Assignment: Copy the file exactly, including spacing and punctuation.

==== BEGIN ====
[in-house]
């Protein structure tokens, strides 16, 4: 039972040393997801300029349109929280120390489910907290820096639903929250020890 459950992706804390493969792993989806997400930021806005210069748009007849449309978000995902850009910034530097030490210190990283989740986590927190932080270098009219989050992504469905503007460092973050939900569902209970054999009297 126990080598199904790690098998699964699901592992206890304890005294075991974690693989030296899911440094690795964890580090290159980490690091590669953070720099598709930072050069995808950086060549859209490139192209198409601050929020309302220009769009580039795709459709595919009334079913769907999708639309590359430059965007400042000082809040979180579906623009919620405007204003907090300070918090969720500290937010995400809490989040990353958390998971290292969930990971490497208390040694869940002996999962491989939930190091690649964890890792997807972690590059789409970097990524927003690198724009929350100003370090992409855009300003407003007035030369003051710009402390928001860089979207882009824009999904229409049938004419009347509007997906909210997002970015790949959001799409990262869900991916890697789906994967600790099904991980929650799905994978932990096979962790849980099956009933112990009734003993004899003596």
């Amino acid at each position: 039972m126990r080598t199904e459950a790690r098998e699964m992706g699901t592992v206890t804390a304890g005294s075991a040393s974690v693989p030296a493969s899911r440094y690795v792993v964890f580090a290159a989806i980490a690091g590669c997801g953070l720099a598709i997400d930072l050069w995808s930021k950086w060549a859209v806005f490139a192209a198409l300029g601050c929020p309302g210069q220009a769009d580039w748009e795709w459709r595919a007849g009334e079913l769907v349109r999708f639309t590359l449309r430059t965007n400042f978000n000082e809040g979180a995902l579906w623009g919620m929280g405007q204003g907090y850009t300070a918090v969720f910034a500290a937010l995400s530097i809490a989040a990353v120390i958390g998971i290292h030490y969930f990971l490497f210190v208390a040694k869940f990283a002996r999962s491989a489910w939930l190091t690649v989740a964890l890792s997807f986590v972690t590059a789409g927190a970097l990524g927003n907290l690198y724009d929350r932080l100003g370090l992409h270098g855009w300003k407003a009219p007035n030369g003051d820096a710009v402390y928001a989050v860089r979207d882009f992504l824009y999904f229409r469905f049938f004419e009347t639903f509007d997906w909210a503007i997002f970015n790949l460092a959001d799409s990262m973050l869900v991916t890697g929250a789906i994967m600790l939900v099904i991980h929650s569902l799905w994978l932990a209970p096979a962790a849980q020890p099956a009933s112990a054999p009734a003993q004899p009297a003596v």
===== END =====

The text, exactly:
[in-house]
């Protein structure tokens, strides 16, 4: 039972040393997801300029349109929280120390489910907290820096639903929250020890 459950992706804390493969792993989806997400930021806005210069748009007849449309978000995902850009910034530097030490210190990283989740986590927190932080270098009219989050992504469905503007460092973050939900569902209970054999009297 126990080598199904790690098998699964699901592992206890304890005294075991974690693989030296899911440094690795964890580090290159980490690091590669953070720099598709930072050069995808950086060549859209490139192209198409601050929020309302220009769009580039795709459709595919009334079913769907999708639309590359430059965007400042000082809040979180579906623009919620405007204003907090300070918090969720500290937010995400809490989040990353958390998971290292969930990971490497208390040694869940002996999962491989939930190091690649964890890792997807972690590059789409970097990524927003690198724009929350100003370090992409855009300003407003007035030369003051710009402390928001860089979207882009824009999904229409049938004419009347509007997906909210997002970015790949959001799409990262869900991916890697789906994967600790099904991980929650799905994978932990096979962790849980099956009933112990009734003993004899003596």
């Amino acid at each position: 039972m126990r080598t199904e459950a790690r098998e699964m992706g699901t592992v206890t804390a304890g005294s075991a040393s974690v693989p030296a493969s899911r440094y690795v792993v964890f580090a290159a989806i980490a690091g590669c997801g953070l720099a598709i997400d930072l050069w995808s930021k950086w060549a859209v806005f490139a192209a198409l300029g601050c929020p309302g210069q220009a769009d580039w748009e795709w459709r595919a007849g009334e079913l769907v349109r999708f639309t590359l449309r430059t965007n400042f978000n000082e809040g979180a995902l579906w623009g919620m929280g405007q204003g907090y850009t300070a918090v969720f910034a500290a937010l995400s530097i809490a989040a990353v120390i958390g998971i290292h030490y969930f990971l490497f210190v208390a040694k869940f990283a002996r999962s491989a489910w939930l190091t690649v989740a964890l890792s997807f986590v972690t590059a789409g927190a970097l990524g927003n907290l690198y724009d929350r932080l100003g370090l992409h270098g855009w300003k407003a009219p007035n030369g003051d820096a710009v402390y928001a989050v860089r979207d882009f992504l824009y999904f229409r469905f049938f004419e009347t639903f509007d997906w909210a503007i997002f970015n790949l460092a959001d799409s990262m973050l869900v991916t890697g929250a789906i994967m600790l939900v099904i991980h929650s569902l799905w994978l932990a209970p096979a962790a849980q020890p099956a009933s112990a054999p009734a003993q004899p009297a003596v």